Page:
Ron Pramschufer: Okay, because that was what I wanted to talk about; the way you got into Amazon was something we call like print on demand, and the idea behind that was that you pay a little bit of money, and you get into this database, and the database was accessible by Barnes and Noble, Amazon.com and all these different, 26,000 retail stores all over the place.
Eve Quillin: That’s correct.
Ron Pramschufer: Okay, so tell me a little, because the one thing that you had – I remember from the very first time talking to you; you had the tremendous ability to get publicity. I mean, the people that don’t know you here; I mean, I can tell they’ve been reading your book. You seem to know everybody in the world.
Eve Quillin: Yes, well, I have a lot of Hollywood friends. They’re always there when they need you.
Ron Pramschufer: Okay, so you – I mean, the one – I’m actually looking at an article now – is like a full-page article in the Las Vegas Sun, okay, the front page of the accent section.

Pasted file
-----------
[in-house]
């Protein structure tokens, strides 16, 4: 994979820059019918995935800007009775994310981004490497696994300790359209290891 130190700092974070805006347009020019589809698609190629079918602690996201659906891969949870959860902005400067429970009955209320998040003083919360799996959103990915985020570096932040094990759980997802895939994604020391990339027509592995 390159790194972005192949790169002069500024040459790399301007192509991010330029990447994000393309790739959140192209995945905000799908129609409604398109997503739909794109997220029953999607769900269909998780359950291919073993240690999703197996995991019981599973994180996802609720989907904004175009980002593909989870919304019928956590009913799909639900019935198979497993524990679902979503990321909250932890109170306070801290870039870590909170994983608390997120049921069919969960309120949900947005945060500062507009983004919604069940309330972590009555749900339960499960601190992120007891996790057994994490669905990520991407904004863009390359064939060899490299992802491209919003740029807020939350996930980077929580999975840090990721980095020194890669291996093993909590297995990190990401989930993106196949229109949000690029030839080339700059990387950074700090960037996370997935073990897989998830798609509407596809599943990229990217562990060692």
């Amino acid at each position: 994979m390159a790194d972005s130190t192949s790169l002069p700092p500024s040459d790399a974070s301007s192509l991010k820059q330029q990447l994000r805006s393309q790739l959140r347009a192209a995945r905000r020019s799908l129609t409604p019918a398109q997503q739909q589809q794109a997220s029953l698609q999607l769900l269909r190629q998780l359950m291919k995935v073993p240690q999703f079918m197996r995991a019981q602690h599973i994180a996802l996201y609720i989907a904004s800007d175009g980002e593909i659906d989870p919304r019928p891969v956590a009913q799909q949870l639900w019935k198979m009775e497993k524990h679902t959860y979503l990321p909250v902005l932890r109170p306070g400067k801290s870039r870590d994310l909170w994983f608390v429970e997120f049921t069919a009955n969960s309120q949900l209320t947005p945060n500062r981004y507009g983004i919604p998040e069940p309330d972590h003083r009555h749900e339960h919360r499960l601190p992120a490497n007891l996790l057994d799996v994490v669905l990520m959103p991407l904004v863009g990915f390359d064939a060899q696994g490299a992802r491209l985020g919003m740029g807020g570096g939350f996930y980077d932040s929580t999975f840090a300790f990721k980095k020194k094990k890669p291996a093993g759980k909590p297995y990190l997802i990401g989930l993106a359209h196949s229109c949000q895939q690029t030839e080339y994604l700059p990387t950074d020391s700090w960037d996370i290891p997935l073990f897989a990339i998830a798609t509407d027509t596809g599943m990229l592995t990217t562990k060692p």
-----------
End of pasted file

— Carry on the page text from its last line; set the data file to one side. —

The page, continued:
Eve Quillin: Yes, that was the very thing, and, of course, I’ve been in Las Vegas for around 33 years, and I’ve been a write here for all of those 33 years, so I have a lot of contacts in the media here, and the man who is now one of the big publishers though with the Las Vegas Sun is someone that I’ve known since he was not doing big things, and you kind of go up with them if they go up, you know what I mean?
Ron Pramschufer: Okay, so as far as now – what did you do – I mean, normally, you think of if you get a full-page article that, obviously, your hundred friends are easy. You give them a call; they buy a book.
Eve Quillin: Right.
Ron Pramschufer: Okay, now you’ve got this article; you know the article’s coming out; the article’s nice, but you really wanted to sell books because of the article.
Eve Quillin: Well, the whole thing is I did a book signing at Waldenbooks in the Fashion Show Mall here, which is, I guess, the fanciest mall in Las Vegas . When I did the book signing, that was when the Las Vegas Sun sent somebody out to me to do the full-page article.
Ron Pramschufer: Oh, okay, well, get back to the book signing; now, how did you do – I remember a lot of pain involved with this book signing on your end.